Ahead of his much-heralded announcement on the digital radio switchover next week, the Minister for Culture Communication and Creative Industries Ed Vaizey has already told us that he will not be pushed into a switchover date until DAB has "adequate coverage".
But the smaller stations have been pointing out that, even with 100% coverage, many of them will not have a practical route onto DAB as it is presently constituted.
Vaizey stated: “We have never said we will require small stations to go digital, and FM can work in tandem with DAB”. This sounds reasonable but, as I've said here before, misses the point. All other digital audiovisual and information technologies have had the effect of adding choice, allowing additional access and creativity, and have been accessible to all providers big or small.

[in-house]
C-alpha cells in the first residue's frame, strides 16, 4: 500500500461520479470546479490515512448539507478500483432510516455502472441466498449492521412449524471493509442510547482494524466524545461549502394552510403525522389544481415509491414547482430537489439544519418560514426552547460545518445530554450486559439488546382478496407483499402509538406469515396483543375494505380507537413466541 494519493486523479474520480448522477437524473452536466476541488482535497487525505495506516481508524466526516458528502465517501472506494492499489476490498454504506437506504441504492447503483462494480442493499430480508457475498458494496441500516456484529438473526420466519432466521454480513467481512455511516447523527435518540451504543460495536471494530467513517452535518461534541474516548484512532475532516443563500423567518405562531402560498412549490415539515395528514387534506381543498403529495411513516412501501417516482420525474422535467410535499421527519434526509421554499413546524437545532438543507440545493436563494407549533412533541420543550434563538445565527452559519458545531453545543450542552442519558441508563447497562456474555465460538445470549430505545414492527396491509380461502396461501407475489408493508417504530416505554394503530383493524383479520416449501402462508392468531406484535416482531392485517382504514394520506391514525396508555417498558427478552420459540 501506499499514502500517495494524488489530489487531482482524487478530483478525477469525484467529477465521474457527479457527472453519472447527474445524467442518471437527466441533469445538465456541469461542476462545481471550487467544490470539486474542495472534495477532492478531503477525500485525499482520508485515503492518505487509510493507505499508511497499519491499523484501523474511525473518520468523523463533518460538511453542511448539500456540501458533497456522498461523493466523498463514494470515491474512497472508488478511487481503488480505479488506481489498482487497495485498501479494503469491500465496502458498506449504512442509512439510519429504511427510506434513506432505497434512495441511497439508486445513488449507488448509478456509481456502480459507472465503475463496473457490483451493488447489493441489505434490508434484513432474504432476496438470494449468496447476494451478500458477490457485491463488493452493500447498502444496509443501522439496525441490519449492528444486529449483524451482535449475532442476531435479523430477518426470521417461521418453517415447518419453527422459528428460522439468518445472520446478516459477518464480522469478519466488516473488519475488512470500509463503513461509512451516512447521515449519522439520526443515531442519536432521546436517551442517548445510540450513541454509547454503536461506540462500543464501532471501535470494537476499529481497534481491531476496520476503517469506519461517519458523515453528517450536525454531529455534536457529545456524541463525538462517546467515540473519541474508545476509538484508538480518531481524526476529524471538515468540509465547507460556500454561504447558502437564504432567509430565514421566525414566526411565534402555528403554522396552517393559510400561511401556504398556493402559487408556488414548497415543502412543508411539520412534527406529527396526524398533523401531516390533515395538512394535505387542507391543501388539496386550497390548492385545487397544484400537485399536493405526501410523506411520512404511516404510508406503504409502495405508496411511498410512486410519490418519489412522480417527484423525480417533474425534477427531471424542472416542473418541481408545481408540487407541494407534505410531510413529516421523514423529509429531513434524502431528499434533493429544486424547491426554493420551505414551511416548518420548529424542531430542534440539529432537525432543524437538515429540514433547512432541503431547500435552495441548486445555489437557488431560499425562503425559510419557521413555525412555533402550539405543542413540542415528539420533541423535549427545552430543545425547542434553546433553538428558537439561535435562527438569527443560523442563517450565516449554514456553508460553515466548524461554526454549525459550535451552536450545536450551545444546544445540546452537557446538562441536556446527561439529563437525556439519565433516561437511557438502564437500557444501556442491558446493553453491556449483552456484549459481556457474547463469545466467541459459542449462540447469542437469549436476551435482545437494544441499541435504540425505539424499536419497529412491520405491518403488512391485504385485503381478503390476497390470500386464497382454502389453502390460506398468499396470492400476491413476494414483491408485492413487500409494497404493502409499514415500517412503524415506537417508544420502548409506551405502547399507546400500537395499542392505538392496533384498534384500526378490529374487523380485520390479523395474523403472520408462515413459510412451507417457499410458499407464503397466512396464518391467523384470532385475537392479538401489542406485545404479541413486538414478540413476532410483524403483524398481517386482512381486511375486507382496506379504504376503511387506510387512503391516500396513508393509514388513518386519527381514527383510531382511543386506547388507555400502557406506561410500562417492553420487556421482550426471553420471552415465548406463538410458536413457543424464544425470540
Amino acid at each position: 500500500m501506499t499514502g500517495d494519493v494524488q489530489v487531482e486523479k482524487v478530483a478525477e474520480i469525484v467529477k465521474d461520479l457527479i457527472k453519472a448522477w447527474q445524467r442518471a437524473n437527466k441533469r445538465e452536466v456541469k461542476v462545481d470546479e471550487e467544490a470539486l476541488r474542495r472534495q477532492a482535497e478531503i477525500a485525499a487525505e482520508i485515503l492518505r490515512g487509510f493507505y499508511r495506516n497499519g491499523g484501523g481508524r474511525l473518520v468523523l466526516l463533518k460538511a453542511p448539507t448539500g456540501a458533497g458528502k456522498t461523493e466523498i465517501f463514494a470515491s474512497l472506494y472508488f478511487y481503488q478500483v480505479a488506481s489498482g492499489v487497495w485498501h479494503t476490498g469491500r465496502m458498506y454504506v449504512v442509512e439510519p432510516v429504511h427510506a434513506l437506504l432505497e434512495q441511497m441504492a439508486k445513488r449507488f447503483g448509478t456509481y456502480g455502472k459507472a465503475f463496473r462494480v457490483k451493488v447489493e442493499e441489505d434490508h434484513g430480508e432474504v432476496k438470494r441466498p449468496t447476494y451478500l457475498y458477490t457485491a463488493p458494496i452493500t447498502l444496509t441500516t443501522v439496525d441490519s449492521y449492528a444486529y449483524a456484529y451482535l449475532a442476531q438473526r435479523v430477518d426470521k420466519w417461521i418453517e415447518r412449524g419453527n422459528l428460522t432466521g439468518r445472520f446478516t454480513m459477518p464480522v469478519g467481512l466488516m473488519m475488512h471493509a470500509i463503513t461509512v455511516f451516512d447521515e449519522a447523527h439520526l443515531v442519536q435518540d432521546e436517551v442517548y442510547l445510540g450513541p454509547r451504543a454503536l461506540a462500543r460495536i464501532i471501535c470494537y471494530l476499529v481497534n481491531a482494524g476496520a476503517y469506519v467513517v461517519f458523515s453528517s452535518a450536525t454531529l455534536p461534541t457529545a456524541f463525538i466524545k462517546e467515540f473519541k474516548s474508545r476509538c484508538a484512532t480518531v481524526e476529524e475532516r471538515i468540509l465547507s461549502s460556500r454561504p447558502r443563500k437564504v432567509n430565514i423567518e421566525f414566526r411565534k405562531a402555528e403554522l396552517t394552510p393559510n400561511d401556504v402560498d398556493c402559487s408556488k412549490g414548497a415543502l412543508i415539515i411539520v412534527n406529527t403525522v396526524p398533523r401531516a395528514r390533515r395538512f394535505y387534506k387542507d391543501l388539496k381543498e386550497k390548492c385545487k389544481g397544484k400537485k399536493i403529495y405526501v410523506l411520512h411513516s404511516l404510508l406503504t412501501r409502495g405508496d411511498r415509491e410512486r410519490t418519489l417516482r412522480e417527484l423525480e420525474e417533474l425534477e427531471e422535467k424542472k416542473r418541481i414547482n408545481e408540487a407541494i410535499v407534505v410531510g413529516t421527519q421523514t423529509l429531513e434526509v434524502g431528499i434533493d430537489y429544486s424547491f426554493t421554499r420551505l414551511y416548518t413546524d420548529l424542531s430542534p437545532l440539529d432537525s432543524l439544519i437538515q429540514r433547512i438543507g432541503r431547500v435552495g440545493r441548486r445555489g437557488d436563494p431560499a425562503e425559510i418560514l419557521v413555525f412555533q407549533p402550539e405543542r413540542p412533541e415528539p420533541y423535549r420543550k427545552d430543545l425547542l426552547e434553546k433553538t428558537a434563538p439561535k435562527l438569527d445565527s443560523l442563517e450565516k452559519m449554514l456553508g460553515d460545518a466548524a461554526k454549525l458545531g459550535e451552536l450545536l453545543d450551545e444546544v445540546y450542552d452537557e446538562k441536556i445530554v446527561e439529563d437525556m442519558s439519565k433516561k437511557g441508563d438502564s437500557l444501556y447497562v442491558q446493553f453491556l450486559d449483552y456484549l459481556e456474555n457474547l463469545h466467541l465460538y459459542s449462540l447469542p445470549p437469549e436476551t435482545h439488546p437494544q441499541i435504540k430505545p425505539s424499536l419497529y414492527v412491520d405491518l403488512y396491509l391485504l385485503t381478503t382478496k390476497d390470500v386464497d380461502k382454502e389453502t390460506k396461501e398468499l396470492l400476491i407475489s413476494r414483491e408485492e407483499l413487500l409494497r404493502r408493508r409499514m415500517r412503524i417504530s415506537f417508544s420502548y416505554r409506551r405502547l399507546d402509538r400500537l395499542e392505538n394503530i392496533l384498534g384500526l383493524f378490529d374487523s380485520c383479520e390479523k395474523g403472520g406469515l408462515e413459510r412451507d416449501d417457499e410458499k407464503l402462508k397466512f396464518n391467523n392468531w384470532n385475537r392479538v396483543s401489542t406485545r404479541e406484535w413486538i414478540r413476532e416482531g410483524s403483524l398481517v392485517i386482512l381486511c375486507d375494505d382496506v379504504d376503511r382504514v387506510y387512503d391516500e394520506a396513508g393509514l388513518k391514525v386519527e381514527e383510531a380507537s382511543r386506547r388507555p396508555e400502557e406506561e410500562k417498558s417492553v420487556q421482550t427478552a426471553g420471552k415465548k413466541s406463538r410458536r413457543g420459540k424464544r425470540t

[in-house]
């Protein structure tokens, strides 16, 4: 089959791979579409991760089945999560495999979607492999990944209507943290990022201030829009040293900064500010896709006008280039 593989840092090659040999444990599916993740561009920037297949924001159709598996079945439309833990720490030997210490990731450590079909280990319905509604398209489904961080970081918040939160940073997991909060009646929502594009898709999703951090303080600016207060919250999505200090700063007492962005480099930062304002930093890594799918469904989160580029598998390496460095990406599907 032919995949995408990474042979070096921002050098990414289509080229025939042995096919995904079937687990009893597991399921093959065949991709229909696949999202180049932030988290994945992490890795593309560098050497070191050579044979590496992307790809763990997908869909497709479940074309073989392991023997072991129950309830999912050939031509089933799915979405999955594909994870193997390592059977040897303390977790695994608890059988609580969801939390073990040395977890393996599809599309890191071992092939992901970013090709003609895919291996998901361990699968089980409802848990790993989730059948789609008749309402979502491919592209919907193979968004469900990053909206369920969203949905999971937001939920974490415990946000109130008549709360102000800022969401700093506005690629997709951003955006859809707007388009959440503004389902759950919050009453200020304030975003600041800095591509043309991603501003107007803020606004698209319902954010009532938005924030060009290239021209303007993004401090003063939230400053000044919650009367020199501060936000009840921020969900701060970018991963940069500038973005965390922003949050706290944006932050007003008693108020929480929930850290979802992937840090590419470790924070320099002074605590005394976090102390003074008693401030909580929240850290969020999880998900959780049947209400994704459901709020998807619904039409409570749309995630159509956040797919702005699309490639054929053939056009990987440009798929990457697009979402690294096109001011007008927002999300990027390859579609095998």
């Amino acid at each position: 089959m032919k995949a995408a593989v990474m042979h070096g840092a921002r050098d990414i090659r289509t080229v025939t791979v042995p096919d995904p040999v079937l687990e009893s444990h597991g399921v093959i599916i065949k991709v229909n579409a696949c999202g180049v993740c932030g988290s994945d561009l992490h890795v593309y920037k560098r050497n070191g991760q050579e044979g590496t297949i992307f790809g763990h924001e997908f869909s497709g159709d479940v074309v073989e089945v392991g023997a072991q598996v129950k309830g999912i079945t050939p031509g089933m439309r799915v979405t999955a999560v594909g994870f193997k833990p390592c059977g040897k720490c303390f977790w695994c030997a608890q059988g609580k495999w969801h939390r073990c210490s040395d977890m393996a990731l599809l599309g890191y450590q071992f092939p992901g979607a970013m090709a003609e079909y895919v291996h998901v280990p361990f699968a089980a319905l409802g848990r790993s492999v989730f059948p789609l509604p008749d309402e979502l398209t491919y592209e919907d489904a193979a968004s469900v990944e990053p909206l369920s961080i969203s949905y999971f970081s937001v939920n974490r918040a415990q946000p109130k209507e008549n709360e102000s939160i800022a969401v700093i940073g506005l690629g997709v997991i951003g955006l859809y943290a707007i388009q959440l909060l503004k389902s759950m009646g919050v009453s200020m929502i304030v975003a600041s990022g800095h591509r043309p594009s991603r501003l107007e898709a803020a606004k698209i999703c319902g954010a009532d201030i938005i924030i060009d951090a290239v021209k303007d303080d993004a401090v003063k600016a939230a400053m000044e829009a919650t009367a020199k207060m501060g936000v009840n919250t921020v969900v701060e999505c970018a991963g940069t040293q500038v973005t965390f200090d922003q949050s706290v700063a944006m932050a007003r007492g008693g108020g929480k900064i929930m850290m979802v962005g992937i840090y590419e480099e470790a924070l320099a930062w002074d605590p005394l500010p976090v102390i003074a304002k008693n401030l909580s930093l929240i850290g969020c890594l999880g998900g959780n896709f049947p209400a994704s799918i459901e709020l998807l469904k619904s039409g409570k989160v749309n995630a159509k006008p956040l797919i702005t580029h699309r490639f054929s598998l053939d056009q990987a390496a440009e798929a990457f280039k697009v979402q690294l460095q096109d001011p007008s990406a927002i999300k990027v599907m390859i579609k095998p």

Saying that small stations can stay on FM is an admission that DAB (as designed in the 1980s) is not up to the job. It is currently the only digital media technology to offer FEWER choices to consumers than the analogue system it wants to replace.
It is as if only the big multi-national record companies had been able to release music on CD. This would be okay, according to Vaizey, because independents and small studios could still issue their songs on vinyl.
Or if only the big Hollywood studios could release movies on DVD. This would be okay, under the Vaizey principle, because independent productions, art house movies and student productions could still be distributed on VHS cassettes!
I agree digital radio is the way forward, but if its so great it should be accessible to all producers and listeners - not just the established big boys.